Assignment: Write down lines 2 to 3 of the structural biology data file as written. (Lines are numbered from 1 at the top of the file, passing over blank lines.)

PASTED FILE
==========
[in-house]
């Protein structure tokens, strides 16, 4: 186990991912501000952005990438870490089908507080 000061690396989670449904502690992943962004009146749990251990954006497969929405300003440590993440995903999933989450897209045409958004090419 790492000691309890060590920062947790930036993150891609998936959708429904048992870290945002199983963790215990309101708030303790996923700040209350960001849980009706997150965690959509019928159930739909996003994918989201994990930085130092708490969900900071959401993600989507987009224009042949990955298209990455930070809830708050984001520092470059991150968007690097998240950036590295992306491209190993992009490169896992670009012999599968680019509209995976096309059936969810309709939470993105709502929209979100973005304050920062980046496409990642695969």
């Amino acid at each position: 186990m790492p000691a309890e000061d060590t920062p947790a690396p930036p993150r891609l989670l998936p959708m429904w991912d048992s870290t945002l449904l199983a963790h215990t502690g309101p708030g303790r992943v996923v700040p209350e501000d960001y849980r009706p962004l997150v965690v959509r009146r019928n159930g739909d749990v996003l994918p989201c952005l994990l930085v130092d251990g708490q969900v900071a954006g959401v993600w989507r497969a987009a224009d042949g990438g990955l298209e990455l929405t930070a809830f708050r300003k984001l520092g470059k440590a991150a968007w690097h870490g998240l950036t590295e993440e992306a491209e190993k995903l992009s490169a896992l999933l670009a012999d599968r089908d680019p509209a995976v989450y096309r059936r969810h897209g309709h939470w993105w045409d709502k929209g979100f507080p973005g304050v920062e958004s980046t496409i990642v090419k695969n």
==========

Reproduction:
């Protein structure tokens, strides 16, 4: 186990991912501000952005990438870490089908507080 000061690396989670449904502690992943962004009146749990251990954006497969929405300003440590993440995903999933989450897209045409958004090419 790492000691309890060590920062947790930036993150891609998936959708429904048992870290945002199983963790215990309101708030303790996923700040209350960001849980009706997150965690959509019928159930739909996003994918989201994990930085130092708490969900900071959401993600989507987009224009042949990955298209990455930070809830708050984001520092470059991150968007690097998240950036590295992306491209190993992009490169896992670009012999599968680019509209995976096309059936969810309709939470993105709502929209979100973005304050920062980046496409990642695969």
């Amino acid at each position: 186990m790492p000691a309890e000061d060590t920062p947790a690396p930036p993150r891609l989670l998936p959708m429904w991912d048992s870290t945002l449904l199983a963790h215990t502690g309101p708030g303790r992943v996923v700040p209350e501000d960001y849980r009706p962004l997150v965690v959509r009146r019928n159930g739909d749990v996003l994918p989201c952005l994990l930085v130092d251990g708490q969900v900071a954006g959401v993600w989507r497969a987009a224009d042949g990438g990955l298209e990455l929405t930070a809830f708050r300003k984001l520092g470059k440590a991150a968007w690097h870490g998240l950036t590295e993440e992306a491209e190993k995903l992009s490169a896992l999933l670009a012999d599968r089908d680019p509209a995976v989450y096309r059936r969810h897209g309709h939470w993105w045409d709502k929209g979100f507080p973005g304050v920062e958004s980046t496409i990642v090419k695969n």